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Constance Riley was Ruth's answer to prayer. Constance and Adam had known each other a little over eight years. She was beautiful and intelligent, (save for the fact that her hair was a little too bleached and her eye makeup a little too heavy for Ruth's taste), she was the ideal wife for Adam. Indeed, by all accounts it was a perfect match. Constance was five years younger than Adam, a real estate agent, and was rumored to be his undeclared fiancée. Ruth hoped and prayed for the day Adam and Constance would be married.

"Waiting for Jerome, Adam?" asked a friendly voice, pausing by the table where Adam had set up the chessboard in the Recreation Room. It was Chandra Powell, an attractive, black nursing assistant who had the evening shift at Mullen-Overholt Nursing Home.

"Have you seen Jerome?" asked Adam, checking his watch.

"I saw him with Arnold, just a minute ago," replied Chandra. Just then, someone called for her in a loud voice. "Gotta run," said Chandra. Five minutes after Chandra left, Jerome appeared in the doorway, his face tired and grave. Adam covered his mouth with his hand and stared at the chessboard. Without a word, Jerome sat down at the small table opposite Adam.

"Your move or mine?" asked Jerome, examining the chessboard carefully.

"Yours," replied Adam.

"This board doesn't look right," announced Jerome, pointing to Adam's queen. "I distinctly remember taking that queen last night."

"No, you're thinking about the game before, when I lost my queen to your bishop," disagreed Adam. "I set up the board exactly the way it was yesterday." Jerome shrugged.

"You're the one with the photographic memory," he replied. The next few minutes were spent in silent contemplation as Jerome calculated his move.

"Your move," said Jerome, advancing a pawn by one square. Adam looked at the board thoughtfully.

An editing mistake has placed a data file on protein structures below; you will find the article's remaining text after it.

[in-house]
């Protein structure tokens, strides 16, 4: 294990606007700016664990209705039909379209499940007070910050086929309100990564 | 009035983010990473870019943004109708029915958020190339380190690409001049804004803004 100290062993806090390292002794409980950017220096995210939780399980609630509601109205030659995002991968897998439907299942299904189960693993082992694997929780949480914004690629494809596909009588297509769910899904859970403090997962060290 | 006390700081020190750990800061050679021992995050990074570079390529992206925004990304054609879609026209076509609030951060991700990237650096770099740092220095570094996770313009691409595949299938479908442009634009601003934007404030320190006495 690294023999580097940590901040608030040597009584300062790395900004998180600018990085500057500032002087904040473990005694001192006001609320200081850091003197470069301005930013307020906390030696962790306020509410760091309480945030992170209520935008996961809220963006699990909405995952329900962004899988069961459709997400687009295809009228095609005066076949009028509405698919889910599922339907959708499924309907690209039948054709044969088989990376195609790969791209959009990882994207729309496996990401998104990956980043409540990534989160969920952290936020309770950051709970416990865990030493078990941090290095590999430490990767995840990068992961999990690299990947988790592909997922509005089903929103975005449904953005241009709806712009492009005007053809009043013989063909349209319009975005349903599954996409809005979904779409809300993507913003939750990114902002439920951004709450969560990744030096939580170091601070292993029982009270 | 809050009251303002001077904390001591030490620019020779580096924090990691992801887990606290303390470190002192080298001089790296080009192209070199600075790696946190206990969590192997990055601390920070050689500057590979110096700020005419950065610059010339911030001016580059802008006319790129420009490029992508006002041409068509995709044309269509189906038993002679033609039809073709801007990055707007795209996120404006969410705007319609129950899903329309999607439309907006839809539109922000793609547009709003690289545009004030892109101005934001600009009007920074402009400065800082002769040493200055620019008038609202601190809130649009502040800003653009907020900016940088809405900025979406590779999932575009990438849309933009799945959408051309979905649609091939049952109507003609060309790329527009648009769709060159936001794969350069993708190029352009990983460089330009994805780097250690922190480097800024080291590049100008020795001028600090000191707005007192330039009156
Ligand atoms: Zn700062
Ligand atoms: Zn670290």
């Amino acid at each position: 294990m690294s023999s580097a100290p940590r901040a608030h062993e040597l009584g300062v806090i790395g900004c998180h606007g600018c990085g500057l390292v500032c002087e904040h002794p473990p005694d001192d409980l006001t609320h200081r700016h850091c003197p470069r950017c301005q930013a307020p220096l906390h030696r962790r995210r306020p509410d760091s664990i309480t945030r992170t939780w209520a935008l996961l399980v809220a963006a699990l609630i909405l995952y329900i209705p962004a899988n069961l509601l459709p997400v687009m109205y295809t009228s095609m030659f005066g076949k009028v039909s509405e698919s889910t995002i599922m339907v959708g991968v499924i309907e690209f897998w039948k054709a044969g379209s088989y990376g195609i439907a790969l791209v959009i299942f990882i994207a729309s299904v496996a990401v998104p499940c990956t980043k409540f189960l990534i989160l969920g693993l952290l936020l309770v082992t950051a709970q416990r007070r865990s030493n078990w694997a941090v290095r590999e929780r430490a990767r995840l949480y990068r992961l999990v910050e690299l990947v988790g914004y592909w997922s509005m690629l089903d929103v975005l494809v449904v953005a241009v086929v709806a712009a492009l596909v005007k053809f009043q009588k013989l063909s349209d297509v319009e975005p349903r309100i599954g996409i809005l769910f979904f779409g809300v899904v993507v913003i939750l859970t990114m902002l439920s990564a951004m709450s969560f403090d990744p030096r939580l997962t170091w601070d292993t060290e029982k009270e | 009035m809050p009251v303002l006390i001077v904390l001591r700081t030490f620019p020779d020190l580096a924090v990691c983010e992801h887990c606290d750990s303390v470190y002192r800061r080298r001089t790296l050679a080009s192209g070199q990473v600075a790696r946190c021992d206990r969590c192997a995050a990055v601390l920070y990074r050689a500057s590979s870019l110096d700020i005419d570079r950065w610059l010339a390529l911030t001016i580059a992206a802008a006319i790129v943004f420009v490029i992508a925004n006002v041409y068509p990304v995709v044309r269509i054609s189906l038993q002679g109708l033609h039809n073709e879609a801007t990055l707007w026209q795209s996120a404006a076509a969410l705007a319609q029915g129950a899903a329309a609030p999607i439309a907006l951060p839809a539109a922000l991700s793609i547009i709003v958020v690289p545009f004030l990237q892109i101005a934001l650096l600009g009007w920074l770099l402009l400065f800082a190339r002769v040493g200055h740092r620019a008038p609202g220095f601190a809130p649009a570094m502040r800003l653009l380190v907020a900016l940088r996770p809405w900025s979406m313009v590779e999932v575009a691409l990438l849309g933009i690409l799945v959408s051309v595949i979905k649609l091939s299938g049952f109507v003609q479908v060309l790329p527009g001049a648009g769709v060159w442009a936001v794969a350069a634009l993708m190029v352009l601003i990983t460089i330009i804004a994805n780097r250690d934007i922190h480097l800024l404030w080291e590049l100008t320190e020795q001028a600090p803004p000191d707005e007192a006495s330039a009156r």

"How's your father?" asked Adam, his eyes fastened on the chessboard.

"Chandra must have told you," Jerome deduced.

"Either that, or I can hear through walls," smiled Adam.

"Dad's doing as well as can be expected," answered Jerome stiffly. He leaned back and folded his hands across his chest, patiently waiting for Adam to make his move.

Arnold Overholt, Jerome's father, had been a resident of Mullen-Overholt almost as soon it opened in 1998. Arnold was now in the sixth stage of Alzheimer's, and depended almost entirely on assistance from others to do the most basic things as get dressed or comb his hair. Vera Overholt, Arnold's self-sacrificing wife, traveled to Twin Yucca to be near her husband. She moved into Jerome's largely unused house, and walked the short distance to the nursing home everyday, to spend her time by Arnold's side.

Jerome minded little that his Mom had, practically speaking, taken over his house. The house was a present from Todd Mullen, Jerome's partner. It was a kind gesture, but Jerome insisted on living at the nursing home instead. Jerome's "living space" consisted of three small rooms located at the back of his office. If Vera was importunate enough, Jerome would spend the weekend at home with his mother.

"Your move," said Adam, moving his castle forward two squares. Jerome rubbed his chin, and after a few minutes of thought, moved his knight, capturing Adam's last bishop.

"Your move," Jerome smiled slyly. Adam raised his eyebrows and stared at the chessboard.
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One of my longtime readers, Myra Valcourt, has created a Facebook group just for you! "The Works of Judith Bronte" offers a forum to discuss the stories and characters, and a way to get to know other readers. I hope to see you there!